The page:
Friday, September 4, 2009

What Does Good Writing Look Like?

(click on the picture for a larger view)

Writing is a process, and this year we will practice writing in stages to ensure that excellent habits are being learned.

Brainstorming on any given topic is the way to begin writing as you jot down relevant words or phrases that come to mind on any given topic. Does it mean that you have to use all of your ideas when you begin drafting? Absolutely not! You only choose the best ideas that will support your topic and arrange them in an organized way by using a graphic organizer; this is part of planning what you want to say. Does it mean that you can't add new ideas that might come to mind at a later stage? Of course not! You can always add new information, but try to stay focused and limit yourself to completing one stage of the writing process at a time. As you allow your ideas to steadily flow, try to keep from revising and editing sentences at this point; you will have the chance to do that at later stages of the writing process. Think about this: If you are distracted by sentence structure, missing commas, spelling, etc while you are trying to formulate your ideas, great ideas might get lost and forgotten. Remember to take it one step at a time.

Once your ideas have been written in a rough draft, it is time to take a look at the organization of your thoughts. Are your ideas logically sequenced? Do you need to add or take out parts? What about finishing any incomplete sentences? If you have short, choppy sentences, you might want to consider combining them by using a clause or conjunction. After you analyze your written work, reread it again. It is okay for writing to be messy when you are using carets to insert words/phrases, underlining portions of sentences by using arrows to relocate them, etc. It is okay to mark up your paper!

After revising, it is time to reread AGAIN for spelling, capitalization, and punctuation errors. Take it one sentence at a time, and read it aloud so that you can hear errors that you might otherwise overlook. Finally, it is time to reread your written work again, and then rewrite it for the final time. Sometimes it takes several times of rewriting something before it is ready to be published, and if you really stick to writing in stages and following the correct process, you will develop excellent writing habits.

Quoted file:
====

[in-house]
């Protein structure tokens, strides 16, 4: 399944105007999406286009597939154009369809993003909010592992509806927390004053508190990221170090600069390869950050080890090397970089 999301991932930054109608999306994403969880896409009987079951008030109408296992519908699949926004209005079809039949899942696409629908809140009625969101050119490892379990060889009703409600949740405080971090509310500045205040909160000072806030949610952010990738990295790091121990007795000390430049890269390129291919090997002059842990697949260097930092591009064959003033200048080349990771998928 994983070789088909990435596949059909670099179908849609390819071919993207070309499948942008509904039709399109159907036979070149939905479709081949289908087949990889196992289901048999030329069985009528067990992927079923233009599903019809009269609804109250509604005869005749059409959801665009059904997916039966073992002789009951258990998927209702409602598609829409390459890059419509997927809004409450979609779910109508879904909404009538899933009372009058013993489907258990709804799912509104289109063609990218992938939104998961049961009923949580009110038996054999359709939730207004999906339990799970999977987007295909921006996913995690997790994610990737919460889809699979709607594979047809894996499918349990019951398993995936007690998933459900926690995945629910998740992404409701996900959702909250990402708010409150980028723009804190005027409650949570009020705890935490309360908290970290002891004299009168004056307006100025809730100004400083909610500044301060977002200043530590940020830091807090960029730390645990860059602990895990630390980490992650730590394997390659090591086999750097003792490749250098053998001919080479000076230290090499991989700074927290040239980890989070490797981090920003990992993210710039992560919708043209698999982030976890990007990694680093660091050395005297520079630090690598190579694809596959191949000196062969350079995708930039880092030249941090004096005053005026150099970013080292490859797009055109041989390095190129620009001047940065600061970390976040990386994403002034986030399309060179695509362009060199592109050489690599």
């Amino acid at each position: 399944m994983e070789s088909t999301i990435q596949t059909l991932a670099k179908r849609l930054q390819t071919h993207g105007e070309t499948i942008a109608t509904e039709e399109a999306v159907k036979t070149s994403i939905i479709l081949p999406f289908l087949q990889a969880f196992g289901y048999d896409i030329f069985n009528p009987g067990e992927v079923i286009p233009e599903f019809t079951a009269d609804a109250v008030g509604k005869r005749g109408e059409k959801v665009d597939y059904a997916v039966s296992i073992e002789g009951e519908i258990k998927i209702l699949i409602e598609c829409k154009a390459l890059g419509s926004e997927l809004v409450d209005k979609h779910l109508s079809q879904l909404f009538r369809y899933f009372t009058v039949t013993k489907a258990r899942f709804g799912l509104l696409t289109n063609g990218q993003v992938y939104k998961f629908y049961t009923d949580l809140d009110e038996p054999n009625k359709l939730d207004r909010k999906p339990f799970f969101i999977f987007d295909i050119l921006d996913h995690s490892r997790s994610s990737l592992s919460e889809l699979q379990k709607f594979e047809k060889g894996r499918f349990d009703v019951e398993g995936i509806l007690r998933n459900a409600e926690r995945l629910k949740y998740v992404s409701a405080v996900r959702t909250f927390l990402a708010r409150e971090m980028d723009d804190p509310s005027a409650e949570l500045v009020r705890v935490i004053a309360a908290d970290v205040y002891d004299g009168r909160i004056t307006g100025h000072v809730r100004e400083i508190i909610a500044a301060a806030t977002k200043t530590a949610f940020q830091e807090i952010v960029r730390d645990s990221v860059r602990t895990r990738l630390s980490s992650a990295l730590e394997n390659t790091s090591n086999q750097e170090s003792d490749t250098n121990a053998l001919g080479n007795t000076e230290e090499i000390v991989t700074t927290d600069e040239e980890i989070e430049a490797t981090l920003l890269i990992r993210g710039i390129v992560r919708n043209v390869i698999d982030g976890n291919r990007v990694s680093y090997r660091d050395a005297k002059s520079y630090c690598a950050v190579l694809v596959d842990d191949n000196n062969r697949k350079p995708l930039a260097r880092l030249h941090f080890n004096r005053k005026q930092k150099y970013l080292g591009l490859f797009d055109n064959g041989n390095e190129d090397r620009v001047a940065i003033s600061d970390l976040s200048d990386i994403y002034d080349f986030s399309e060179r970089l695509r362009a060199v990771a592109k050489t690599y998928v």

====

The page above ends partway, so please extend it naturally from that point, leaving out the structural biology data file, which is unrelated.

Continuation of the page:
The question asked in class was,"What does good writing look like?" The boys worked together to come up with characteristics of good writing that they plan to incorporate throughout the year.

Check out my new digital learning website: GrammarCloud!

Tuesday, September 1, 2009

Why Do We Write?

In class, we have discussed the importance of communication. Our conversation involved writing with a purpose, and the boys brainstormed some ideas and shared what they believed to be the main reasons for why people write. Afterwards, they compared their ideas to the 4 main purposes for writing: to inform, to create/express, to persuade, and to entertain.

This year, the focus will be on expository writing where the boys will write 5 paragraph essays, newspaper articles, and a research paper. They will also write reflections, personal letters, poetry, and will have many opportunities to give written feedback on others' work. The boys are looking forward to not only collaborating with their classmates but with their peers from around the world.